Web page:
30 July 2011

Trondheim waterside

Trondheim was the most northern place that I visited on my holiday.

It was also the place that I spent the most time, four days, so it is the town that I have the most to say something about.

I'll start with the waterside.

Not only is Trondheim on the coast but the old town is all but circled by the river. Only a narrow stretch of land on the western edge joins it to the mainland.

Lots of water means lots of waterside.

This water comes in two sections with distinct characteristics. To the north and east are the old buildings from Trondheim's seafaring past and to the south and west are the sedate suburban streets and open spaces that are more typical of the rest of the city.

So it's the north-east corner of the Trondheim waterside that I'll focus on and it's immediately clear why.


The buildings are colourful but functional. They share a similar style but each is unique. And they hug the still water which rewards them with sympathetic reflections.

The industry has long gone, these are offices now, and the stillness of the water is echoed in the stillness of the buildings and engulfs the neighbourhood. There are very few people in any of these photographs.

The ring of water around the town centre is breached in several places by bridges. The age and social attitude of the city mean that some of these are just for people.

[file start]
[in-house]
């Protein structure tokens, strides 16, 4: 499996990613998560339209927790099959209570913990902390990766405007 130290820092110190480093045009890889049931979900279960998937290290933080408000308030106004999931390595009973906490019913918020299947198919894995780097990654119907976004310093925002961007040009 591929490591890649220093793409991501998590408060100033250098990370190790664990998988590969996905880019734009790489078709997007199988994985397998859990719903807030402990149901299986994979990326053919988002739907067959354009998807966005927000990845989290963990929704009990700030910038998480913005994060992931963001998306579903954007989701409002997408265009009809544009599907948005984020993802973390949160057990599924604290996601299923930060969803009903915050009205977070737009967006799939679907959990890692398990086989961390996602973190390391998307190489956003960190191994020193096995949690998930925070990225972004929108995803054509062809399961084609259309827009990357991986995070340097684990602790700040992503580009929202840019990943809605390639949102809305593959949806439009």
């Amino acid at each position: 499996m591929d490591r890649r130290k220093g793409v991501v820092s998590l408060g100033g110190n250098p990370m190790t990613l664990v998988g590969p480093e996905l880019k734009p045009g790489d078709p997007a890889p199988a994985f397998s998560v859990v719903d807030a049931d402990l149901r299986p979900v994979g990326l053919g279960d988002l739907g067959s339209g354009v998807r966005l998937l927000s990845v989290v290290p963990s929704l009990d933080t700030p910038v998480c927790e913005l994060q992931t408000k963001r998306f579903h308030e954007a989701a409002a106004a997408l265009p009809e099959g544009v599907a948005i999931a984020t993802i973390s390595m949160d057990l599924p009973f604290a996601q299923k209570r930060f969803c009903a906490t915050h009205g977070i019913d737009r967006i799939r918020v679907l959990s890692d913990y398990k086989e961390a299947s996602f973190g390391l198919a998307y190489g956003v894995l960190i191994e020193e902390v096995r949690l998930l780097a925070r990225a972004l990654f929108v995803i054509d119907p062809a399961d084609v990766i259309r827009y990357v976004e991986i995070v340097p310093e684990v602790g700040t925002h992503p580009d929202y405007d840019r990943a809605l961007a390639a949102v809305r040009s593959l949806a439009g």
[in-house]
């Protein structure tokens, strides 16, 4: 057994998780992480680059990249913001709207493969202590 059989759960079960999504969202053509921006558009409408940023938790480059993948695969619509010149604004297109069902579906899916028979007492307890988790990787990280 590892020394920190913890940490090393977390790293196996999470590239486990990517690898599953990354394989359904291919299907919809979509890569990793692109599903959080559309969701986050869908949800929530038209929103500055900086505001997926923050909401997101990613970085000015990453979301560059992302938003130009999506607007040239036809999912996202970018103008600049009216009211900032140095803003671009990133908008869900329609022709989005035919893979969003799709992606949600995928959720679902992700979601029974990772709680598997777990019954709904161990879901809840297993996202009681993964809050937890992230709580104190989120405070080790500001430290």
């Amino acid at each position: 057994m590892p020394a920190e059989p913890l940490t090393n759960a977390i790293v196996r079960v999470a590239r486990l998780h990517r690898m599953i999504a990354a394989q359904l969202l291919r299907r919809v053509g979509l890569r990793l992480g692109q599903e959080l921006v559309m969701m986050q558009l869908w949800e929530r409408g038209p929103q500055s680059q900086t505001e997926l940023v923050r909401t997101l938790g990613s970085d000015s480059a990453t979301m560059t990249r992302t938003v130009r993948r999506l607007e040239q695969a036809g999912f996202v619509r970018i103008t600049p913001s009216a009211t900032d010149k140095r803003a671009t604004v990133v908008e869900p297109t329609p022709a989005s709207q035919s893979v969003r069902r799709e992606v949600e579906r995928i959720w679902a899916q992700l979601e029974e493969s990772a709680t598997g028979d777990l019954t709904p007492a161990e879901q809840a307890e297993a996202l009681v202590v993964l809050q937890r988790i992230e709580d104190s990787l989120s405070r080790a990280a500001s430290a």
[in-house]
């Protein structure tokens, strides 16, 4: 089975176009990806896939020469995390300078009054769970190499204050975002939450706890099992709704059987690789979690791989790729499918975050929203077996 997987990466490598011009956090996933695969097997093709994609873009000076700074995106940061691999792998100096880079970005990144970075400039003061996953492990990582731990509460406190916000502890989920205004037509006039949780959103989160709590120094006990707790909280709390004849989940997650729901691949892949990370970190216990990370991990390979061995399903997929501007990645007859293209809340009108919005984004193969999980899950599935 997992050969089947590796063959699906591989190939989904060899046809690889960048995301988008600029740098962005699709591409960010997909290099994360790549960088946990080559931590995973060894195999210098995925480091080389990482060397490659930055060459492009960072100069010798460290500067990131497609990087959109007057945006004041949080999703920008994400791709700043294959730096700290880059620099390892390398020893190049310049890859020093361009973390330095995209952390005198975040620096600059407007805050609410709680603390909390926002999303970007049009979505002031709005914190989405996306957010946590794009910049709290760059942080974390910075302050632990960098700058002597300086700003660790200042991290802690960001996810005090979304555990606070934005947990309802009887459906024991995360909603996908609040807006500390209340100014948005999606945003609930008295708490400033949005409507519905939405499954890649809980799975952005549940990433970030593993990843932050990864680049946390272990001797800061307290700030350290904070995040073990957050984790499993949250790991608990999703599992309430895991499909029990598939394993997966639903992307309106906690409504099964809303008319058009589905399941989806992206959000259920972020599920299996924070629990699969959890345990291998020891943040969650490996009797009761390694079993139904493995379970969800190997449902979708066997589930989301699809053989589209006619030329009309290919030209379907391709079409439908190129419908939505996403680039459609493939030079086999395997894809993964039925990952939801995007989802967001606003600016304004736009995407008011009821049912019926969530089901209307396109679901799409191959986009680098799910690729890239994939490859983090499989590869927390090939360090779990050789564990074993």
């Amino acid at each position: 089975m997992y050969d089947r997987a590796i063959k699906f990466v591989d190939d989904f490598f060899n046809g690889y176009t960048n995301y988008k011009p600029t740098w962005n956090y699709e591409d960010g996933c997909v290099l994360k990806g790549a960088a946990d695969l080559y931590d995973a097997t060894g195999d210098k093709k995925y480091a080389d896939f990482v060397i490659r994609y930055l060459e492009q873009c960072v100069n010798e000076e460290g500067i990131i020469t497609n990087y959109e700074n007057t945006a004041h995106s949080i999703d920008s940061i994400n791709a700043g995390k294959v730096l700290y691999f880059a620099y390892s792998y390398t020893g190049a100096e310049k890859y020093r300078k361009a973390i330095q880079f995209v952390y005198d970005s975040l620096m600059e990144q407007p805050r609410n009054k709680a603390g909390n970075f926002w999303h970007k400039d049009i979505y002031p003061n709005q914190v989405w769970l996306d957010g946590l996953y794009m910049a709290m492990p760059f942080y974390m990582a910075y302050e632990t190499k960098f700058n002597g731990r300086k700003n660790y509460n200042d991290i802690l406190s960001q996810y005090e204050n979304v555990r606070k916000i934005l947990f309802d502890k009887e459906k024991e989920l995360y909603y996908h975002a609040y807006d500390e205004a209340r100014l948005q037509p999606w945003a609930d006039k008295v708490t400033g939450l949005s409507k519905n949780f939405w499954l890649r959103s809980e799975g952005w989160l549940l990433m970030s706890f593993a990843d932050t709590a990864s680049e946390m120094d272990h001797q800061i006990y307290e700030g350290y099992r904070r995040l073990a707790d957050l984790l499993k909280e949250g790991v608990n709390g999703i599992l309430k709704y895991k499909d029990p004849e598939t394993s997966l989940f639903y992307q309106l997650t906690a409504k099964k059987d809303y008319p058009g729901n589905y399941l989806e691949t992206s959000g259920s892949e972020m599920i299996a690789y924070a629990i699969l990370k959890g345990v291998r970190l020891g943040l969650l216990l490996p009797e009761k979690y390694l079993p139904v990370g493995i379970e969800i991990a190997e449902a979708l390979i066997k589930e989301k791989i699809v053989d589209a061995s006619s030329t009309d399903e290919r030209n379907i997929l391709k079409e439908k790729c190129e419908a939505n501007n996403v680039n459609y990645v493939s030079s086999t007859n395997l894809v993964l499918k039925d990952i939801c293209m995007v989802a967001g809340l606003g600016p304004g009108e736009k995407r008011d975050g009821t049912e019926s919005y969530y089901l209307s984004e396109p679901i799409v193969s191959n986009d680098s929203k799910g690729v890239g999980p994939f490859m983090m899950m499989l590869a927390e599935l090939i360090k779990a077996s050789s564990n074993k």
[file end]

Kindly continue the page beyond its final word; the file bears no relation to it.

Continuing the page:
Bridges are always a good place from which to enjoy rivers and Trondheim is no exception.

Here, on the east of the town, the river has been sculpted in to a wide straight avenue that almost convinces you that it is the Grand Canal in Venice until you realise that the architecture is wrong and the river is too quiet.

Either side of the avenues of shacks are busy roads packed with tourists, visitors and locals. A few of these have broken through the barrier of the buildings and can be seen by, or on, the water, enjoying the it just for doing what water does.




A closer look at the buildings shows how they are held high to keep dry and this also suggests how high the water can get at times. Indications that the calm waters can be fierce and threatening when the mood takes them.

The boats and doors on to the water confirm what we already suspected that the water was a major highway.

The physical nature of the coast of Norway means that the easiest way to get around was, until quite recently, by boat and it was only natural to extend the sea routes in to the cities.

Fish and timbers may account for a lot of the goods transported this way but these were Norway's main roads and so everything would once have moved on the water and in each port there were buildings right on the water's edge ready to receive them.




Today's boats may be used more for pleasure than for business but they still enliven the waterside and reassure you that this is not just a picture-postcard, it is also a vibrant city. And that's a great combination.

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